There's a second tool we have to raise our children and it's also in verse 4, it's instruction. Paul says, "Bring them up in the instruction of the Lord." The Greek for instruction is literally to place in the mind, to exert an influence on the mind. William Hendriksen writes, "This is training by means of the spoken word whether teaching, warning, or encouragement." So, there's discipline and there's verbal instruction. This word by the way presupposes a problem that needs to be taught to, that needs to be corrected. It seeks to correct the thinking of the child as well as to appeal to their will to make that change. If you want a clear picture of this word, read Proverbs – that's instruction. It's teaching. It's warning. It's encouraging. It's pleading with. It's verbal instruction. By the way, Scripture is your best resource for both discipline and instruction. The only other place in the New Testament where these two words occur together is in 2 Timothy 3:16 where they describe the Scripture: discipline and instruction.

Now if you been sitting there, that morning you'd said to yourself as this was read in the church in Ephesus, you'd have said, "Look, any good Greek or Roman, any pagan in the first century would have agreed so far." Both of these words, discipline and instruction were part of the vocabulary of all first century education of children. That's why Paul adds the crucial phrase at the end of verse 4, "of the Lord." A reference to Christ. Our training, our instruction must always have the Lord Jesus Christ as its reference point. All of our discipline and all of our instruction must be Christ-centered.

Now there are two very practical implications of this. The first is as we teach and as we discipline, as we correct, as we lay down the household rules – listen closely parents, we must never appeal solely to our own authority. Now I know we can be tempted to do this. You know, we're telling our kids to do something, they're asking too many questions, and what do we sort of default to as parents? Do it because I said to do it. That makes it all about my authority. Listen we have a temporary borrowed authority over our kids. It's not going to last forever, they're going to grow up and it's not ours, it's God's authority in their lives. So, a better way to say that would be to say, "You must do what I say because Christ has placed me in authority over you and He has commanded you to obey, that's why. I merely act on His behalf in this family. So, when you disobey me, you're not disobeying me, you're disobeying God." It puts their disobedience in perspective. It is not against you, it is against the One who placed you in that role of authority, it's against Christ Himself.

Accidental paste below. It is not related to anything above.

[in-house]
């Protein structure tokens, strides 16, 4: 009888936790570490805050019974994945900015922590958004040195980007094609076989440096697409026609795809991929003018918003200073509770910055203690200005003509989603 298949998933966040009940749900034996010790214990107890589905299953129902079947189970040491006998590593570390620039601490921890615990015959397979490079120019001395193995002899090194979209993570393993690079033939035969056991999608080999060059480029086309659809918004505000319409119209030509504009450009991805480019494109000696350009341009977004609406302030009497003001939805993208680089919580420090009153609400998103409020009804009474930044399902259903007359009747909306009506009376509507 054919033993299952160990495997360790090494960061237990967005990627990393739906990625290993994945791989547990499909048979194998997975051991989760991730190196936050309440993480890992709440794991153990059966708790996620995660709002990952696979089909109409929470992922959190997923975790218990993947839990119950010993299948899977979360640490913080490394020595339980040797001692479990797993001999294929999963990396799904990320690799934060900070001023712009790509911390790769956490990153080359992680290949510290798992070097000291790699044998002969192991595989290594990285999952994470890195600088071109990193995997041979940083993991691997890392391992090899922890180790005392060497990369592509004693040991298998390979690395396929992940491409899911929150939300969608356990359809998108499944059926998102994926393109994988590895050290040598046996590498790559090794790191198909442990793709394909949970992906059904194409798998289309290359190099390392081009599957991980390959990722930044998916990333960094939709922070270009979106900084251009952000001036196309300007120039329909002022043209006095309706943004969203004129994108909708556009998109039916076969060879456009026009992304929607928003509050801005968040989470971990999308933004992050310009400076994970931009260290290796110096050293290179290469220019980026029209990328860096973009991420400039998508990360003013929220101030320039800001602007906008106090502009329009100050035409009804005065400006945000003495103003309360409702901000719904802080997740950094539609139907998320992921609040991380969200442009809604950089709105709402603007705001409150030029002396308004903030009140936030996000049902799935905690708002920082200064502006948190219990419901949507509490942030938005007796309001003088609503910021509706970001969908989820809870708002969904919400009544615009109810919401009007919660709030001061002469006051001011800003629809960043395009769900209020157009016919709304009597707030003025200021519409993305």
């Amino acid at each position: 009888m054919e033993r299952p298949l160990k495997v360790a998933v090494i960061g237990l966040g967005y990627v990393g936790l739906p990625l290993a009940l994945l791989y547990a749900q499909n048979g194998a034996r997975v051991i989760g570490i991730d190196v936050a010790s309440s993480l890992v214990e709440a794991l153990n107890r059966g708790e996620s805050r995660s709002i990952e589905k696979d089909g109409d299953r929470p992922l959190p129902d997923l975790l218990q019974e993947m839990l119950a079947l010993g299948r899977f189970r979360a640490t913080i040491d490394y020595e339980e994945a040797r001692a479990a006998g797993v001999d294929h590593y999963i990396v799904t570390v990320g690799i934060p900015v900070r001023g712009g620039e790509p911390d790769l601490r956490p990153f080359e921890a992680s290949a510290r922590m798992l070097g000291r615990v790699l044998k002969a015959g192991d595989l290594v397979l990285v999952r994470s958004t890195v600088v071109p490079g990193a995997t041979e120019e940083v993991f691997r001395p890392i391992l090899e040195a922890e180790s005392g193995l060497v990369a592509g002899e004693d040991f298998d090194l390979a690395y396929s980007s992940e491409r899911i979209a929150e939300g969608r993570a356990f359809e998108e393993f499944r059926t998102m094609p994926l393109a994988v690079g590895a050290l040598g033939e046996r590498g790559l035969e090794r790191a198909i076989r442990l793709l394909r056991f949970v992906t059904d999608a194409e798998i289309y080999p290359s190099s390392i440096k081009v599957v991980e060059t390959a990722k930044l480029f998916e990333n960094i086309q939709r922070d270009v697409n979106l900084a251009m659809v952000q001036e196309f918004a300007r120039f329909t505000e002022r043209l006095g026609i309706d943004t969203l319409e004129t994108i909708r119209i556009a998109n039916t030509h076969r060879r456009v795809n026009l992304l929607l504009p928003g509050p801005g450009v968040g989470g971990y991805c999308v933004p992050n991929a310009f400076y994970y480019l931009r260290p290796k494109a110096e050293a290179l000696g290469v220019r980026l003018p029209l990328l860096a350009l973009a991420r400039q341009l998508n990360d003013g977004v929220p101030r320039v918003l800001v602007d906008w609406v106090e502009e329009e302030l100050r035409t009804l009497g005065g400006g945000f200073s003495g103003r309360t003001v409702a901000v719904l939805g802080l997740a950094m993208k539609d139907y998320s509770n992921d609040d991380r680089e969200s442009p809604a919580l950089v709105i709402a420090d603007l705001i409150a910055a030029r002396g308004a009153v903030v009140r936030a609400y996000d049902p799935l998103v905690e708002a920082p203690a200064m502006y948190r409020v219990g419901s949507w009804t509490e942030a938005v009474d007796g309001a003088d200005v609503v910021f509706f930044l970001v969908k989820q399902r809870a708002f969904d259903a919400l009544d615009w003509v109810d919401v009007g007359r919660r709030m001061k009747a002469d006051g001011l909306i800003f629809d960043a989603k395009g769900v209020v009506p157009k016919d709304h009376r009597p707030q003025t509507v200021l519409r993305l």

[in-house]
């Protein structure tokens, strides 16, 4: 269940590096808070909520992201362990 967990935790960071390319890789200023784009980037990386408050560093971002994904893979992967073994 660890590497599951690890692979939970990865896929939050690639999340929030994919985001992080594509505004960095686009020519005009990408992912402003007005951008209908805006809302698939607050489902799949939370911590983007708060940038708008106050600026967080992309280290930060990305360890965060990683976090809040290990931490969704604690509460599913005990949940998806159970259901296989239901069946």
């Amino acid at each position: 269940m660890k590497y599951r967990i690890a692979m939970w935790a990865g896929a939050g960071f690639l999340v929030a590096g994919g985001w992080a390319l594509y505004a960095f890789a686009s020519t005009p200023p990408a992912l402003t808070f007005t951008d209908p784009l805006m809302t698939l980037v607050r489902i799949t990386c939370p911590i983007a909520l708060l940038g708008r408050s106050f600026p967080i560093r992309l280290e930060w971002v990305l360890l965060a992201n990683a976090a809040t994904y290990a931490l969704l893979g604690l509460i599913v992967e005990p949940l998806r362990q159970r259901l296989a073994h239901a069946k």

A second implication of this little phrase "of the Lord" is absolutely huge. It establishes the ultimate goal of parenting and of our families. Our goal in everything we do as parents is not primarily to build loyalty to us or to our family, although those are wonderful by-products and often do happen. In fact, can I say there is a serious danger of making family more important than Christ, or more important than the church, or more important than the kingdom? This happens. Today, there are movements like the patriarchal movement or organizations like Vision Forum that tend to make family the end-all. Now there are good things, good ideas in both of those things, but they tend to make the family the end, the family the goal. Having a godly family is important, that's why Paul addresses it here. But the Christian's first priority is where? To his family? No, to Christ and to the kingdom. Jesus said your love for Him should be so strong that it should make your love for your family look like what? Hate.

In Ephesians, we've been seeing the priority of being a part of God's household or God's family and our human families must fit within that context. Our primary goal as parents is to direct our children to God, through Jesus Christ. To encourage them to be God-centered, Christ-centered, Bible-centered, kingdom-centered, not family-centered. God doesn't want you to focus on the family. He wants you to focus on Christ and on His church and on His kingdom. But we get our goals all messed up. Ted Tripp in his excellent book on parenting, Shepherding a Child's Heart, lists some of the unbiblical goals that Christian parents tend to pursue. And I won't go through all of them, but I want to mention two of them to you which are very common in the city in which we live, the culture in which we live.